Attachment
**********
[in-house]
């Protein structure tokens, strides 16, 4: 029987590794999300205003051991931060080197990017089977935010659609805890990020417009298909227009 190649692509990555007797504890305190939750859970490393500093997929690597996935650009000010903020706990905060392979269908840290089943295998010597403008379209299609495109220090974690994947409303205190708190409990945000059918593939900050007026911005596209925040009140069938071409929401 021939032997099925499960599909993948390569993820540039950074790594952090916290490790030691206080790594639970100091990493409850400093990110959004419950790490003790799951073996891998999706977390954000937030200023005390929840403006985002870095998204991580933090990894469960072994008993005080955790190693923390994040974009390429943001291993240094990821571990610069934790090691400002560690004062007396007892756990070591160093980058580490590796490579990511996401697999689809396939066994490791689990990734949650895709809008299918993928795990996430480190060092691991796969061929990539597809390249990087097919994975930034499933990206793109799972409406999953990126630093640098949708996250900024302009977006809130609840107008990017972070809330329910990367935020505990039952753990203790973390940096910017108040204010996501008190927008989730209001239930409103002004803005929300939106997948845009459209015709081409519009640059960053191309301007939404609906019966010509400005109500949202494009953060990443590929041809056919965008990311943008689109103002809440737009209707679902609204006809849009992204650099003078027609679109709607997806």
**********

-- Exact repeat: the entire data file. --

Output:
[in-house]
């Protein structure tokens, strides 16, 4: 029987590794999300205003051991931060080197990017089977935010659609805890990020417009298909227009 190649692509990555007797504890305190939750859970490393500093997929690597996935650009000010903020706990905060392979269908840290089943295998010597403008379209299609495109220090974690994947409303205190708190409990945000059918593939900050007026911005596209925040009140069938071409929401 021939032997099925499960599909993948390569993820540039950074790594952090916290490790030691206080790594639970100091990493409850400093990110959004419950790490003790799951073996891998999706977390954000937030200023005390929840403006985002870095998204991580933090990894469960072994008993005080955790190693923390994040974009390429943001291993240094990821571990610069934790090691400002560690004062007396007892756990070591160093980058580490590796490579990511996401697999689809396939066994490791689990990734949650895709809008299918993928795990996430480190060092691991796969061929990539597809390249990087097919994975930034499933990206793109799972409406999953990126630093640098949708996250900024302009977006809130609840107008990017972070809330329910990367935020505990039952753990203790973390940096910017108040204010996501008190927008989730209001239930409103002004803005929300939106997948845009459209015709081409519009640059960053191309301007939404609906019966010509400005109500949202494009953060990443590929041809056919965008990311943008689109103002809440737009209707679902609204006809849009992204650099003078027609679109709607997806």